Relative to a small business loan
, the direct, upfront cost of money from angel investors is low. However, there are a host of other, indirect costs associated with angel investors you should be aware of.
Before we dive into the pros and cons of this type of financing, though, let’s quickly review the definition of an angel investor.
What is An Angel Investor?
Angel investors are typically wealthy individuals that trade capital for equity in small businesses. Angels provide the capital and the business owner gives up a percentage of the company in the form of stock or convertible debt. Convertible debt is a loan that can be converted to equity at a specified date.
If you’ve ever seen the show Shark Tank, you’ve seen a heavily dramatized version of angel investors. Of course, in reality, these investors don’t generally invest in companies based on a two-minute pitch. They’re also usually much less antagonistic in real life. After all, these investors make money when their companies do well, so the relationship should be collaborative.
Angels are similar to venture capitalists
in that they invest in and provide support to early-stage companies. However, unlike a venture capital firm, angel investors fund their investments with their own capital.
Angel Investor Pros and Cons
The Pros of Angel Investors
1. A viable alternative to traditional sources of funding
Unlike banks and credit unions, angel investors aren’t beholden to credit scores and income statements. Typically, angel investors can and will invest in potential, even if the numbers aren’t there yet. So if you can present a compelling case
for your company, you could secure angel investment.
2. Strategic support
Angel investors tend to invest in companies within industries they’re familiar with. So usually they have expertise and connections in your industry. Because these investors have a vested interest in your success, you’ll gain access to their valuable expertise and connections. For a start-up or early-stage company, expertise and connections can be as valuable as capital.
As individuals, angel investors don’t have inflexible corporate policies. As a result, there’s more bandwidth for them to creatively structure investment deals. For startups with few financial resources, this expands their range of investment opportunities.
The Cons of Angel Investors
1. The average deal size is relatively low
As you might expect, individual investors tend to invest less money than a group of investors. In 2020, the average angel deal size was $392,025
, which is far lower than 2020’s median early-stage VC deal size of $4.5 million.
2. Owners may lose control
By definition, angel investors gain some control over the business ventures they invest in. In some cases, angels gain so much control that owners can’t run the business how they want to.
Before finding an angel investor, you should thoroughly review your business plan and consider your future goals. If maintaining primary control of your business is a priority, you may want to consider other funding options.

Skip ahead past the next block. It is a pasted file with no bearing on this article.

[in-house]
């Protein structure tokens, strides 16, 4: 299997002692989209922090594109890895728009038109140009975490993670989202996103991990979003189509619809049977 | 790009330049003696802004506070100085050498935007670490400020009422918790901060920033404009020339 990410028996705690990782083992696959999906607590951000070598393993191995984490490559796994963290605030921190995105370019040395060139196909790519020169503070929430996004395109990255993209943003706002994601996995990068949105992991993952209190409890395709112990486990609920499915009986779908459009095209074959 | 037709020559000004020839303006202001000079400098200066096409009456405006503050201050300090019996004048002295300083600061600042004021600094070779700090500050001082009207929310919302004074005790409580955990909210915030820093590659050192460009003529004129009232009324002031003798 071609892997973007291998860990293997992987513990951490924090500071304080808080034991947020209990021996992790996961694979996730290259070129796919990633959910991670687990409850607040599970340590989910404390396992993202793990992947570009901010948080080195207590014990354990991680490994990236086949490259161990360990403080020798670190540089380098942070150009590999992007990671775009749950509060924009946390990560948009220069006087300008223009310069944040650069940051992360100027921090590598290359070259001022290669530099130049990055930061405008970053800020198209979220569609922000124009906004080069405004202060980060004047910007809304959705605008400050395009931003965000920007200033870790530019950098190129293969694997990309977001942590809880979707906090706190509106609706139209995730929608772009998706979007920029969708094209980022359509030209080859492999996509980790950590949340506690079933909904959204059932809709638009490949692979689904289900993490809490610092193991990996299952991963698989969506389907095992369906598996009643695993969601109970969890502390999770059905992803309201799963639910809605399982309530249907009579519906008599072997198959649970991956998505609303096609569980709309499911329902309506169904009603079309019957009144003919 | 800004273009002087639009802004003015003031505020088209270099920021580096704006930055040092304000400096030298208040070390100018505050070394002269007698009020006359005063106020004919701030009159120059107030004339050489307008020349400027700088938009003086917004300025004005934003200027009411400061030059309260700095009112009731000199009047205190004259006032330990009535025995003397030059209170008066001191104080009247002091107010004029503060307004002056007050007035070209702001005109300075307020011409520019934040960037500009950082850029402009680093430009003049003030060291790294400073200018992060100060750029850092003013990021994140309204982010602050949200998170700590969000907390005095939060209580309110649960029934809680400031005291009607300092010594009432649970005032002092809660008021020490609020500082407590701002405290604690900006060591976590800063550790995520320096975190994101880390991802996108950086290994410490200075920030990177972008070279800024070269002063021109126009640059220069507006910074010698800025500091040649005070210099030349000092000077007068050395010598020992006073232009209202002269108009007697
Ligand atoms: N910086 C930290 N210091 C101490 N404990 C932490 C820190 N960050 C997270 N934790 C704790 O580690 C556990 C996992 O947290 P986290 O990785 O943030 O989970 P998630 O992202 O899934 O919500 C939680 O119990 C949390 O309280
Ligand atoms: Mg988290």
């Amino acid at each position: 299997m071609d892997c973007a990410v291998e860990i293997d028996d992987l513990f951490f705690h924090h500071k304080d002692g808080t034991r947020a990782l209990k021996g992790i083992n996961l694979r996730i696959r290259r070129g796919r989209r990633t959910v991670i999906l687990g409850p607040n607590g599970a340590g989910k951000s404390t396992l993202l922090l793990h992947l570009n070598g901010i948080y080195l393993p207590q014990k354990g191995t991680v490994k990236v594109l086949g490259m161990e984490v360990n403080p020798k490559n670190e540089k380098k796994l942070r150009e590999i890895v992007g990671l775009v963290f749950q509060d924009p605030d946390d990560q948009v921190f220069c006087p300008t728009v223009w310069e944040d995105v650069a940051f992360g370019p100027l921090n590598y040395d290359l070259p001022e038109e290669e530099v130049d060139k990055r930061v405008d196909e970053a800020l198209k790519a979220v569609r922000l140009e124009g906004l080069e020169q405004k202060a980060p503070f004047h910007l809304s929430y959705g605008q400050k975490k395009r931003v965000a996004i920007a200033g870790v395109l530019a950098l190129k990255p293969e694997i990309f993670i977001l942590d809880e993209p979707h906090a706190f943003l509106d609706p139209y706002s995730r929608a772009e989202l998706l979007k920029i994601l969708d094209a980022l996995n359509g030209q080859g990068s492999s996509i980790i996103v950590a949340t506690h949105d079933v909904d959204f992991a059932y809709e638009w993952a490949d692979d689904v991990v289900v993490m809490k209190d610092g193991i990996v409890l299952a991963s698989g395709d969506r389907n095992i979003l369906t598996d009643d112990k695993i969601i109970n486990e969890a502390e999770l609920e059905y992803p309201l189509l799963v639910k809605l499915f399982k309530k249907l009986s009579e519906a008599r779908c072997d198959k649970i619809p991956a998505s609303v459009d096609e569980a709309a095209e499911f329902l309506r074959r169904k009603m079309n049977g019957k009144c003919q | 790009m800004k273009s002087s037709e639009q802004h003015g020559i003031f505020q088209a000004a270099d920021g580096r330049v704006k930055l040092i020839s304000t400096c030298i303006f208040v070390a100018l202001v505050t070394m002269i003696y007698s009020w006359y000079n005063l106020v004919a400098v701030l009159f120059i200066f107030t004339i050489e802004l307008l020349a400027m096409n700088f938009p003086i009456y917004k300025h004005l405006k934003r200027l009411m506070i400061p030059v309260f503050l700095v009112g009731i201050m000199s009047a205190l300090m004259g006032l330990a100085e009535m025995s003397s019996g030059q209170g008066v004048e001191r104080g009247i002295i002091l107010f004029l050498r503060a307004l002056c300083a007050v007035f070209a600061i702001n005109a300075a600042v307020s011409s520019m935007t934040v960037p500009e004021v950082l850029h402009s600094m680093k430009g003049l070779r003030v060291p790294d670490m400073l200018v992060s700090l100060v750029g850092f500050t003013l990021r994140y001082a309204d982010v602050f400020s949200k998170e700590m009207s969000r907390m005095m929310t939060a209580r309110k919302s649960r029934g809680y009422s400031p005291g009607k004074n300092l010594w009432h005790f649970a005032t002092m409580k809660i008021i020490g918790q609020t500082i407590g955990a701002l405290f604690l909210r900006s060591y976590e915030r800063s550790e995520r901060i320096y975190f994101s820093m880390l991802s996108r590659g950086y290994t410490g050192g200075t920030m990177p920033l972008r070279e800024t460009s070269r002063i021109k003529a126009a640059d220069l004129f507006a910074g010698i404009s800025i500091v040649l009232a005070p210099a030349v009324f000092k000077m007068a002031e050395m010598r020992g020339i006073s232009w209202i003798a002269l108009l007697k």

3. Potential for misunderstanding
One of the best parts of angel investors is their relative informality. However, that also means it’s easy for angels to be vague or ambiguous in the terms of the deal.
Until you work with an angel investor, it’s hard to know how much they’ll support you and to what extent they’ll be involved in your business.
How Do Angel Investors Operate?
Creating a successful relationship with an angel investor starts with negotiation
. As with any negotiation, understanding what your counterpart’s incentives are is critical.
Angel investors are accredited investors
, a designation created by the Securities and Exchange Commission (SEC). They typically have a net worth well over one million dollars and for regulatory purposes, their household income has to be at least $200,000. Compared to retail investors, angels have very high-risk tolerances and return expectations.
Angel investors expect their investments to double at least a few times over. A typical angel investment would be $200,000 for 20 percent of a company’s equity. If that company’s valuation rises from $1,000,000 to $5,000,000, the angel earns a 5X return on their investment.
The Verdict on Angel Investors for Small Businesses
Like any other form of financing, whether angel investors make sense for your business depends on your situation. Your industry, business model, and personal preferences determine whether this type of funding will benefit you.
Generally speaking, startups and early-stage companies with an opportunity to grow rapidly are most attractive to angels. So those types of companies will win the most favorable deal terms. Yet even with favorable terms, angel investment only works if you’re willing to give up some control over your business.
A final thing to consider when deciding on an angel is the expertise they may or may not bring. An angel investor who’s engaged and experienced can help fuel your growth as effectively as any angel capital they provide.